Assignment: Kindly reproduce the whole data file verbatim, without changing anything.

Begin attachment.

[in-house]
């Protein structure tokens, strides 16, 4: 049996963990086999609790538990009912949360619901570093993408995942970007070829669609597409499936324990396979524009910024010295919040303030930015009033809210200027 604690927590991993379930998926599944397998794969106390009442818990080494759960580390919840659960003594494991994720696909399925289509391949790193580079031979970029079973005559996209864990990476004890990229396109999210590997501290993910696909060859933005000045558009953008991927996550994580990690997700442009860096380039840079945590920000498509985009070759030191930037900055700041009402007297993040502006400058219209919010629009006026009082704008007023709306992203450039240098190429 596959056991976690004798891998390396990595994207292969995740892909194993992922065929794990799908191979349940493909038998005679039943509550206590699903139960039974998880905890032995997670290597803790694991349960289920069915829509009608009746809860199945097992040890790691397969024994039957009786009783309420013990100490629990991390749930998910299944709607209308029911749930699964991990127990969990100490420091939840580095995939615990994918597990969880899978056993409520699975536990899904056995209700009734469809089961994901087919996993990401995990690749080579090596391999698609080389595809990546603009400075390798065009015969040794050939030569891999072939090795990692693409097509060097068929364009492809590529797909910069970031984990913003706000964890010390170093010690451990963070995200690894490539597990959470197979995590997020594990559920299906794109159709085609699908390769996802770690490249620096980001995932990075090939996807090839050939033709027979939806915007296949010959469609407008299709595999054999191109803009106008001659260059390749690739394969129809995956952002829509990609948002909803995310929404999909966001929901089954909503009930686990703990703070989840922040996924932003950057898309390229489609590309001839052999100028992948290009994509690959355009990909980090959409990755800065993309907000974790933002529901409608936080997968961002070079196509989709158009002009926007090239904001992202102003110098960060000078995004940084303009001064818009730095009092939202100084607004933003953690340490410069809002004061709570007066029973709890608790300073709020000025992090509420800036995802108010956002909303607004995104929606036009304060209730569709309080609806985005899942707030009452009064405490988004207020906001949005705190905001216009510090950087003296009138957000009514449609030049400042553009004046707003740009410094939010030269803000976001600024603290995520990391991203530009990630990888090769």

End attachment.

[in-house]
């Protein structure tokens, strides 16, 4: 049996963990086999609790538990009912949360619901570093993408995942970007070829669609597409499936324990396979524009910024010295919040303030930015009033809210200027 604690927590991993379930998926599944397998794969106390009442818990080494759960580390919840659960003594494991994720696909399925289509391949790193580079031979970029079973005559996209864990990476004890990229396109999210590997501290993910696909060859933005000045558009953008991927996550994580990690997700442009860096380039840079945590920000498509985009070759030191930037900055700041009402007297993040502006400058219209919010629009006026009082704008007023709306992203450039240098190429 596959056991976690004798891998390396990595994207292969995740892909194993992922065929794990799908191979349940493909038998005679039943509550206590699903139960039974998880905890032995997670290597803790694991349960289920069915829509009608009746809860199945097992040890790691397969024994039957009786009783309420013990100490629990991390749930998910299944709607209308029911749930699964991990127990969990100490420091939840580095995939615990994918597990969880899978056993409520699975536990899904056995209700009734469809089961994901087919996993990401995990690749080579090596391999698609080389595809990546603009400075390798065009015969040794050939030569891999072939090795990692693409097509060097068929364009492809590529797909910069970031984990913003706000964890010390170093010690451990963070995200690894490539597990959470197979995590997020594990559920299906794109159709085609699908390769996802770690490249620096980001995932990075090939996807090839050939033709027979939806915007296949010959469609407008299709595999054999191109803009106008001659260059390749690739394969129809995956952002829509990609948002909803995310929404999909966001929901089954909503009930686990703990703070989840922040996924932003950057898309390229489609590309001839052999100028992948290009994509690959355009990909980090959409990755800065993309907000974790933002529901409608936080997968961002070079196509989709158009002009926007090239904001992202102003110098960060000078995004940084303009001064818009730095009092939202100084607004933003953690340490410069809002004061709570007066029973709890608790300073709020000025992090509420800036995802108010956002909303607004995104929606036009304060209730569709309080609806985005899942707030009452009064405490988004207020906001949005705190905001216009510090950087003296009138957000009514449609030049400042553009004046707003740009410094939010030269803000976001600024603290995520990391991203530009990630990888090769």